Former Virginia Commonwealth University basketball team captain Lamar Taylor was sentenced Thursday to three years and one month in prison and must pay almost $1 million in restitution in a federal Medicaid fraud and tax evasion case.

Taylor, 39, of Bowie, Md., pleaded guilty in August to conspiring to defraud Medicaid and evading personal income taxes and his company’s employment taxes. He is the owner of Global Interventions LLC, an Alexandria company that provided Medicaid-contracted day treatment service.

“I have nobody to blame but myself, Your Honor,” Taylor told U.S. District Judge Robert E. Payne shortly before he was sentenced.

The judge told Taylor he viewed the crime as one that victimized taxpayers and those who need assistance from programs like Medicaid. Such frauds shake public confidence in assistance programs, as well as in the confidence of lawmakers who appropriate money to fund them, Payne said.

“I regard this crime as extremely serious,” the judge said.

Taylor faced up to 15 years in prison, but federal sentencing guidelines called for a term of three to four years. The government asked for 37 months, while Taylor asked for a term of 27 months, below the guideline sentence.

Taylor, an all-state player at John Marshall High School in Richmond, was the Richmond Times-Dispatch’s prep player of the year in 1996-97. He played for the VCU Rams from 1997 to 2001 and was the team captain for the 2000-01 season.

Authorities said his company had an agreement with the Virginia Department of Medical Assistance Services to provide services for at-risk youths to be paid for by Medicaid, a health care program for the poor and disabled that is funded by the state and federal governments.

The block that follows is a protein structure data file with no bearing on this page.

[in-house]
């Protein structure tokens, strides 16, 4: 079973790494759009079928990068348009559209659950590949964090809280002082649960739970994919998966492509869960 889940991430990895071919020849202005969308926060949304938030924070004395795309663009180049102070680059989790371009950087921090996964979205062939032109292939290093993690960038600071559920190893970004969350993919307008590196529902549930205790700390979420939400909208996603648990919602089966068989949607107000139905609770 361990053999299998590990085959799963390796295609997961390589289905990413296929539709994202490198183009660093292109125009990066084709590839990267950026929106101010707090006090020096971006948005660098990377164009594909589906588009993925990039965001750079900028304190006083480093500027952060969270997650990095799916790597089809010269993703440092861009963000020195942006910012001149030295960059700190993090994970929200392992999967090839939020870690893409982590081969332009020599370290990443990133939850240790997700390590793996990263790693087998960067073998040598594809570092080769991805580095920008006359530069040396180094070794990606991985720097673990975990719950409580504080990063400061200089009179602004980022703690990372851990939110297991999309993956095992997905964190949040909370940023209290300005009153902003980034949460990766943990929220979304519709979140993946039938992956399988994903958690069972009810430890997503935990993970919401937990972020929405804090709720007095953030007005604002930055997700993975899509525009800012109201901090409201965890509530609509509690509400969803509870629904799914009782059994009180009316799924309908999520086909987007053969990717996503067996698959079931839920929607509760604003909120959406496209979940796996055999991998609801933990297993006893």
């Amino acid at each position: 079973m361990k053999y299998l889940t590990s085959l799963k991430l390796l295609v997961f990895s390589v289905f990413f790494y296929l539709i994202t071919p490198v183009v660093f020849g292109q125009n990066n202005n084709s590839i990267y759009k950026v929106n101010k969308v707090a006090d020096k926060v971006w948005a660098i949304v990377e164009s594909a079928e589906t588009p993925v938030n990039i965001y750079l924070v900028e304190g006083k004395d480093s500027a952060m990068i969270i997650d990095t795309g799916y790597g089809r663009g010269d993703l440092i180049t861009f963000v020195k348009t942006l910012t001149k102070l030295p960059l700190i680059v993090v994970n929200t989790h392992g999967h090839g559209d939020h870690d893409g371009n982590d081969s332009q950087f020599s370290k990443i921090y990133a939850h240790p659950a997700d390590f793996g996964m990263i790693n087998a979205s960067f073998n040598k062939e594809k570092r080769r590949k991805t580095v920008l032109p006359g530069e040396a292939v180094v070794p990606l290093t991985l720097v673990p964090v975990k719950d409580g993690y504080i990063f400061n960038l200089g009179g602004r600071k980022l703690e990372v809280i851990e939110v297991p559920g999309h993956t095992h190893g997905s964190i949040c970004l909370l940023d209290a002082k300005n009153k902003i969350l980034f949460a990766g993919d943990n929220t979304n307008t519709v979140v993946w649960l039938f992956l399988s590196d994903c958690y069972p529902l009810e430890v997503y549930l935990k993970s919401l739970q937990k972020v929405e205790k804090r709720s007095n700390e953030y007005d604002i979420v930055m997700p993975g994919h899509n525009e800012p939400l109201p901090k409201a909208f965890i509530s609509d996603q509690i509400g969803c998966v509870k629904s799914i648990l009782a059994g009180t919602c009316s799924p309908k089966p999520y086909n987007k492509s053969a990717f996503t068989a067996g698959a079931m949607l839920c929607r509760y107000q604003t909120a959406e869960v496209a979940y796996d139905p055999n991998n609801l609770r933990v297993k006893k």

Taylor and undisclosed “others” submitted and caused to be submitted the false claims to a Medicaid fiscal intermediary in Henrico County. And as the owner and operator of Global, Taylor was responsible for its tax obligations and required to withhold federal income, Social Security and Medicare taxes from employees’ gross pay.

In pleading guilty, Taylor admitted that between April 2014 and September 2016, he billed for hundreds of mentoring sessions with at-risk youths that did not take place, netting nearly $600,000 in fraudulently obtained Medicaid money.

He also admitted he evaded paying his personal income taxes and Global’s employment taxes from 2012 to 2015, resulting in a tax evasion liability of almost $400,000.

On Thursday, Taylor told Payne of his difficult circumstances growing up in Richmond.

“I feel like I was able to beat the odds,” he said. He said the death of his father hit him extremely hard and he began to drink excessively.

In a three-page sentencing memorandum written to the judge, Taylor’s lawyer, C. Richard Davis, said Taylor struggled with the 2013 loss of his father, who died of cancer after his release from a one-year jail term for an undisclosed offense.

“His father told Mr. Taylor that he had been diagnosed with cancer while he was in jail, but Mr. Taylor did not believe his father, thinking it was a ploy for money. When his father passed away shortly after being released, Mr. Taylor viewed the body in the funeral home,” Davis wrote.

“The shock of seeing his father’s body emaciated by cancer at the funeral home was a traumatic experience for Mr. Taylor. He turned to alcohol as a coping mechanism for his grief and guilt at not believing his father was in fact suffering from cancer,” wrote Davis, who also cited Taylor’s need to provide support for his 2-year-old son as a reason for leniency.

In asking for a 37-month sentence, Thomas A. Garnett, an assistant U.S. attorney, pointed out that the fraudulent billings to Medicaid totaled $595,645 and as a result of tax evasion, the IRS was deprived of $398,375.

Garnett stressed the importance of a prison term in such cases to deter others.

“Unfortunately, the success of the defendant’s Medicaid fraud scheme is neither unique nor exceptional — in fiscal year 2015 alone, the Government Accountability Office reports, Medicaid fraud, waste and abuse cost the American taxpayers $29.1 billion,” he wrote.

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Former VCU basketball star sentenced to three years and one month in Medicaid fraud case –